6. Get there early, and stay afterwards so you can ask questions.

7. Don't discuss other schools at all, if possible. If you cannot
avoid the subject altogether, then at least don't say anything
derogatory about another school.

8. Don't try to impress them with your (limited) knowledge of
different styles and your (equally limited) vocabulary of foreign
words (especially if they're from the wrong foreign language).


I'd like to thank the following people for contributing their wisdom,
suggestions, and encouragement to this guide. (The appearance of
their names here does not signify agreement with everything written
here, of course.)

Stephen Chan Peter Hahn Bill Rankin
Terry Chan Michael Lawrie Michael Robinson
Joe Chew Mary Malmros Andy Vida-Szucs
Doug Cohen Joe Pfeiffer Diane Winters
Bud Glunt David Poore Tom Yurkiw
Steve Gombosi Lauren Radner

(C) Copyright 1993-5, Jeff D. Pipkins. All rights reserved.

The Newbie Guide amounts to nothing more than my personal opinions, which
at your own risk, you are free to use, ignore, or disagree with. You
must not change the Newbie Guide in any way, but you are free to make
copies of it as long as the copy is verbatim and complete, including this
message and my ".sig" quote at the bottom. You may distribute such copies
as long as you do not charge any fees for that.

Good luck!
--Jeff Pipkins

The Newbie Guide is periodically posted to rec.martial-arts on USENET.
Requests for latest copy, questions, suggestions, and constructive
criticisms are all welcome via email at the following address.

[email protected]
------------------------------------------------------------------- [sig #10]
I am NOT authorized to represent |
my employer. Use my opinions | I've already told you more than I know...
ONLY at your OWN risk. |

Matthew Weigel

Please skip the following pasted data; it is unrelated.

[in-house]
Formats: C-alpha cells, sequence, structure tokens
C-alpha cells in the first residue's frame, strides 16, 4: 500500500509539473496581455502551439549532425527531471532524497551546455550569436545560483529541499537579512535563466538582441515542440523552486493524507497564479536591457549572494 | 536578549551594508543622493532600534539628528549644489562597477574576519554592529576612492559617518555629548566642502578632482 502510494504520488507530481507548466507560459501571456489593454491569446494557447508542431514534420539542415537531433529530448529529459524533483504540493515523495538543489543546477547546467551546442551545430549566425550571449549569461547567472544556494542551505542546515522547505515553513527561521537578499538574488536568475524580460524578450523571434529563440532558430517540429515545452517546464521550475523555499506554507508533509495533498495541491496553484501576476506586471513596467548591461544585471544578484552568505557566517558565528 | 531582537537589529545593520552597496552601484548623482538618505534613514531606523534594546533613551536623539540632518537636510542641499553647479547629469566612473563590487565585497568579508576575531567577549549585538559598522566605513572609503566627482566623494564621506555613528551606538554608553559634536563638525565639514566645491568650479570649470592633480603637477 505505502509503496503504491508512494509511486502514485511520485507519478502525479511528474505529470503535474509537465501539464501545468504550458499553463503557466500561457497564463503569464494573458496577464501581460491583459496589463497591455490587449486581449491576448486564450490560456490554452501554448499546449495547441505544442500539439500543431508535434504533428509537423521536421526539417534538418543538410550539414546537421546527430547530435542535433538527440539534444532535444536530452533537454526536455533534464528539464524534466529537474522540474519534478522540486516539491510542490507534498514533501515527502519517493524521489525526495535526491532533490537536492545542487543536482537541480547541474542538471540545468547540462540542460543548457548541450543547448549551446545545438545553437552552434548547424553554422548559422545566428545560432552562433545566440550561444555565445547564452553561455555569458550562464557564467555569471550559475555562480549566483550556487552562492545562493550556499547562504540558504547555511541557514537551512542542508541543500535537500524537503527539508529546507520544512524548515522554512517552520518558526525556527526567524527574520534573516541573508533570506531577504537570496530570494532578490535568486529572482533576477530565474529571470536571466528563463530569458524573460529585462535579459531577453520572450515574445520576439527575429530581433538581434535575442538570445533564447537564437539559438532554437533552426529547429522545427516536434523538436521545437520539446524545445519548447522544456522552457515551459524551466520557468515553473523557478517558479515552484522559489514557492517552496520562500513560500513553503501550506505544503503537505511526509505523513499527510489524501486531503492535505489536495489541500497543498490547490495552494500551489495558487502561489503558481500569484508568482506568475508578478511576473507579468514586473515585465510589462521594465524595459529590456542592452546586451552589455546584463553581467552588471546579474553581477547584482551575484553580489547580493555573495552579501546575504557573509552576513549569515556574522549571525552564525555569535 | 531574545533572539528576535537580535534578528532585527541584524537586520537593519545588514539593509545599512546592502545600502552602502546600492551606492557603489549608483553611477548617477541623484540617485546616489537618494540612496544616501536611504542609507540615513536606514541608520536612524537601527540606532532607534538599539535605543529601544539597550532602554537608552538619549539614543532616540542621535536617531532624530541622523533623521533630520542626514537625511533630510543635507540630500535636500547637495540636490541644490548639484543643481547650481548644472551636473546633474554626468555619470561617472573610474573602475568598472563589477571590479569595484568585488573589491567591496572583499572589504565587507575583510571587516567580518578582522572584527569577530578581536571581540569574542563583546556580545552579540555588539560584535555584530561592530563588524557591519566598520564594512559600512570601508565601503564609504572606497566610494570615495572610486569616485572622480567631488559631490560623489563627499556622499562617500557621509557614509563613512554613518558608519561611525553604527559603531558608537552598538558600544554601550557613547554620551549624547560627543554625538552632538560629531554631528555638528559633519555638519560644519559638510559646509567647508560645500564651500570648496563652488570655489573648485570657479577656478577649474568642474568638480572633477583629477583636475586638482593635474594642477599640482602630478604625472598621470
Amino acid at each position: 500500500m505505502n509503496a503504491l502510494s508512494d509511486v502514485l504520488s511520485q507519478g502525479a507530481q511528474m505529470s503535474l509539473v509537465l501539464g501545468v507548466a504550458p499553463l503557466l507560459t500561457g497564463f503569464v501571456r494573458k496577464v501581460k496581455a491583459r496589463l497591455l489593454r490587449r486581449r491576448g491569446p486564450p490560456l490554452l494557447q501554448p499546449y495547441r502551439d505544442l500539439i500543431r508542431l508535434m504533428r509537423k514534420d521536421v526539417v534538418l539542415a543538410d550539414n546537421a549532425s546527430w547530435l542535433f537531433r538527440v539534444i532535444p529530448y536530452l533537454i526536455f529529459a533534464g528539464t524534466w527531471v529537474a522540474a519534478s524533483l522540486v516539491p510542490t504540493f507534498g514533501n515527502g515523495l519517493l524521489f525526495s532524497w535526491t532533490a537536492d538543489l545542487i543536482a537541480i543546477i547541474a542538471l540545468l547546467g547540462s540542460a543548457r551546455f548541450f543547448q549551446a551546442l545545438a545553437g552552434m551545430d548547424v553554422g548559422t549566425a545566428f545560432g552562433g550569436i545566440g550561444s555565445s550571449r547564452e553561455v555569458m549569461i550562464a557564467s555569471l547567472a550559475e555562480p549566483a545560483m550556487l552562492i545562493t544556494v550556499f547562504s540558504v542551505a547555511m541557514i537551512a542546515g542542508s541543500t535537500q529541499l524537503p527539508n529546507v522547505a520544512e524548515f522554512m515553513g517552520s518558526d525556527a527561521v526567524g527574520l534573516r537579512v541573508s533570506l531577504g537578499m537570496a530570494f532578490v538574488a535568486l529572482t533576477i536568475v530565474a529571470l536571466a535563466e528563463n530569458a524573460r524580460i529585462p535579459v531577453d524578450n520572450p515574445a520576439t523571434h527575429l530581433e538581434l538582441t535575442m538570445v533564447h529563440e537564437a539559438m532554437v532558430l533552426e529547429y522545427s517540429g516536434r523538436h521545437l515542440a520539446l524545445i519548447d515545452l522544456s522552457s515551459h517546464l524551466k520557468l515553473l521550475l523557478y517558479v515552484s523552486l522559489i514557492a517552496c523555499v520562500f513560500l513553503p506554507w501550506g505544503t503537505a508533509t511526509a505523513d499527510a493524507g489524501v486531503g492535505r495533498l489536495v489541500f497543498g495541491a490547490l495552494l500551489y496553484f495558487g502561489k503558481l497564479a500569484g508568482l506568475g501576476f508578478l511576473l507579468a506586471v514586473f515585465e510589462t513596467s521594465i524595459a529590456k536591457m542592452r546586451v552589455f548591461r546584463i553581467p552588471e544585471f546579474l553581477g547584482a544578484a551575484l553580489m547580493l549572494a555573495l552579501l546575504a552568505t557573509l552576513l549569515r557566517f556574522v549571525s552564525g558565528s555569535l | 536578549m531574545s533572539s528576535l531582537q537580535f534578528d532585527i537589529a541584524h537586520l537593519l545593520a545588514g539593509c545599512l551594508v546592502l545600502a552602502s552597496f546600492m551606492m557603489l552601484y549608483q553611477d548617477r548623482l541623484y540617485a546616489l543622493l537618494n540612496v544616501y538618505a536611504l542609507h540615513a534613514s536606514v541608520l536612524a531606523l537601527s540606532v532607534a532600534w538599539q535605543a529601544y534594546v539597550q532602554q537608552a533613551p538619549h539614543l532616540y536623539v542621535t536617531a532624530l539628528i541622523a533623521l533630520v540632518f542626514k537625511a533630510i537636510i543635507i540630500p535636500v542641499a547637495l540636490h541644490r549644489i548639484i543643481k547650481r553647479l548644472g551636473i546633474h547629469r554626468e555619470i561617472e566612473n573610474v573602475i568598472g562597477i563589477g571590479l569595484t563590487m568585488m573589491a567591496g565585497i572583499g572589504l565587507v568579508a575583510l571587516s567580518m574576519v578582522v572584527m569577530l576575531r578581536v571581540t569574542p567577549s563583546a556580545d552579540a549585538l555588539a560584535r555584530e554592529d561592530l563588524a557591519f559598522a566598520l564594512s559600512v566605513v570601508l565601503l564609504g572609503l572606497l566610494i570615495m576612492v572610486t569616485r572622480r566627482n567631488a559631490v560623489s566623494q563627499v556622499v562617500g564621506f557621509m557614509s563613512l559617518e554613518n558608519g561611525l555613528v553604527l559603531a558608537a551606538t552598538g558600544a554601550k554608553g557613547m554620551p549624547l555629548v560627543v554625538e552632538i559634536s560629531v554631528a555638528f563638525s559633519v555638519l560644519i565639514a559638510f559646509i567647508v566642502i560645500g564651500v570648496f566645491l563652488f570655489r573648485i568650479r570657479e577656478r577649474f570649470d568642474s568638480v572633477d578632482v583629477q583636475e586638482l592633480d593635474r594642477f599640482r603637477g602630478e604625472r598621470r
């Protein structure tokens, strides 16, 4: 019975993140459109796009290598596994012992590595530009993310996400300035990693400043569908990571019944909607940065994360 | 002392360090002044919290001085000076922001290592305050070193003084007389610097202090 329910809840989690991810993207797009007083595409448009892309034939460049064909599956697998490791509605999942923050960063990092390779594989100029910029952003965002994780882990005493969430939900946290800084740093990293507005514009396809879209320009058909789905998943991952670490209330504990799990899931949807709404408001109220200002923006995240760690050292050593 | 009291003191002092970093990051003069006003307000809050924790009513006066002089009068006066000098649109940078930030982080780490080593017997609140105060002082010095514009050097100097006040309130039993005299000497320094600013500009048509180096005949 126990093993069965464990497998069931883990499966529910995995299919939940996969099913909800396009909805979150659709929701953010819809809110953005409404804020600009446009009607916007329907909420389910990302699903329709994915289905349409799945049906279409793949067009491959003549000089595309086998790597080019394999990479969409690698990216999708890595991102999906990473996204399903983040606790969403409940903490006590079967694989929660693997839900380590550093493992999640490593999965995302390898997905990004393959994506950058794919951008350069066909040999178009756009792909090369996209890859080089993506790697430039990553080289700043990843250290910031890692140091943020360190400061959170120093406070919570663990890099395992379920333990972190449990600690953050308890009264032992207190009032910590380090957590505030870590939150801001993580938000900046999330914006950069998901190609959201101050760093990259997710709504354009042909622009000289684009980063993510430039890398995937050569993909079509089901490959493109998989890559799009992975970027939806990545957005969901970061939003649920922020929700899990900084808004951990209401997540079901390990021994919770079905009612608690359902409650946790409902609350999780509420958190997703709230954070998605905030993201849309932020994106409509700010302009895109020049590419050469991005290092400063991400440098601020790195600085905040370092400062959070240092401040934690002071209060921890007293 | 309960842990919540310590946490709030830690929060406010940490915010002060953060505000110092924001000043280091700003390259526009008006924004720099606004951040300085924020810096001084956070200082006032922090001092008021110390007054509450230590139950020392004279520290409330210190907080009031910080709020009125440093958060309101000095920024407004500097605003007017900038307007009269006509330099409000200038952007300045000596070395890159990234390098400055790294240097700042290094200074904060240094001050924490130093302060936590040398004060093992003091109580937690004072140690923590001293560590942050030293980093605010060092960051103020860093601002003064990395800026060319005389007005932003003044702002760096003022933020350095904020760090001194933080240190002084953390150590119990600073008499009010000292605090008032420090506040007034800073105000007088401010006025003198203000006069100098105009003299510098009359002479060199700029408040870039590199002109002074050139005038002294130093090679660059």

Research Systems Programmer
[email protected]
Bob Hubbard

Bob Hubbard

MT Mentor
Founding Member
Lifetime Supporting Member
MTS Alumni
Aug 4, 2001
Reaction score
Land of the Free
Found it, downloaded it and posted it here as it seemed useful. All rights remain the original authors.



In some arts like Sumo, the size of the instructor is important, but this is an unusual exception. For the vast majority of styles, the size and strength of the instructor are not important. You should not generally be concerned with whether you are built the same way as the instructor.
I agree completely.

When I was a wrestler, there were so many body types and it's impossible to say which is which. Physical attirbutes like speed, agility, etc. along with your body type dictate on which techniques are easier for you. It's a trial and error, a time of discovery. A tall, lanky person won't do low-level doubles or singles, but would like to do just single-leg snatches, and when on the ground, work a lot of the moves. A short, stocky person could pressure wrestle, or if he's quick, do low-evel finishes or just shoot and lift or lateral or whatever. In other arts, it's the same thing. In muay thai, HWT's fight differently than 150s. In boxing, people like De Lay Hoya fight differently from people like Lewis as he fights different from Butterbean (the worst excuse for a boxer).


2nd Black Belt
Jul 12, 2002